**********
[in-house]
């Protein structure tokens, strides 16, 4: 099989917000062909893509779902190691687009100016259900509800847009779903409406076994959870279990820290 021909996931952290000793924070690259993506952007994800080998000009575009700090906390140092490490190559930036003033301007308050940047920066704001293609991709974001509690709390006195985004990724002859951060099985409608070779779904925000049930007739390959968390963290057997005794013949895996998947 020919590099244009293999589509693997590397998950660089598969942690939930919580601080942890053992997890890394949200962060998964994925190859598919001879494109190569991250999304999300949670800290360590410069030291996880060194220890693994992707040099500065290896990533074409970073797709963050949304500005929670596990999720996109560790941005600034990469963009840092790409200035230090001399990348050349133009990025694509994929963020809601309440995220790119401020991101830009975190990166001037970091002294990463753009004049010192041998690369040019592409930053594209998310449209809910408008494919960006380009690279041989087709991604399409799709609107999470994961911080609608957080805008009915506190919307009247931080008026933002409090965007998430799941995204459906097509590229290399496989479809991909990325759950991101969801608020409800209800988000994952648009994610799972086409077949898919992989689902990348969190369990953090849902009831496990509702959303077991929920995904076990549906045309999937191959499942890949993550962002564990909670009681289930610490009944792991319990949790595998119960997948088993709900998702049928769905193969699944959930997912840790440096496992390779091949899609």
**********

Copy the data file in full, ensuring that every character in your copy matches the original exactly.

[in-house]
């Protein structure tokens, strides 16, 4: 099989917000062909893509779902190691687009100016259900509800847009779903409406076994959870279990820290 021909996931952290000793924070690259993506952007994800080998000009575009700090906390140092490490190559930036003033301007308050940047920066704001293609991709974001509690709390006195985004990724002859951060099985409608070779779904925000049930007739390959968390963290057997005794013949895996998947 020919590099244009293999589509693997590397998950660089598969942690939930919580601080942890053992997890890394949200962060998964994925190859598919001879494109190569991250999304999300949670800290360590410069030291996880060194220890693994992707040099500065290896990533074409970073797709963050949304500005929670596990999720996109560790941005600034990469963009840092790409200035230090001399990348050349133009990025694509994929963020809601309440995220790119401020991101830009975190990166001037970091002294990463753009004049010192041998690369040019592409930053594209998310449209809910408008494919960006380009690279041989087709991604399409799709609107999470994961911080609608957080805008009915506190919307009247931080008026933002409090965007998430799941995204459906097509590229290399496989479809991909990325759950991101969801608020409800209800988000994952648009994610799972086409077949898919992989689902990348969190369990953090849902009831496990509702959303077991929920995904076990549906045309999937191959499942890949993550962002564990909670009681289930610490009944792991319990949790595998119960997948088993709900998702049928769905193969699944959930997912840790440096496992390779091949899609």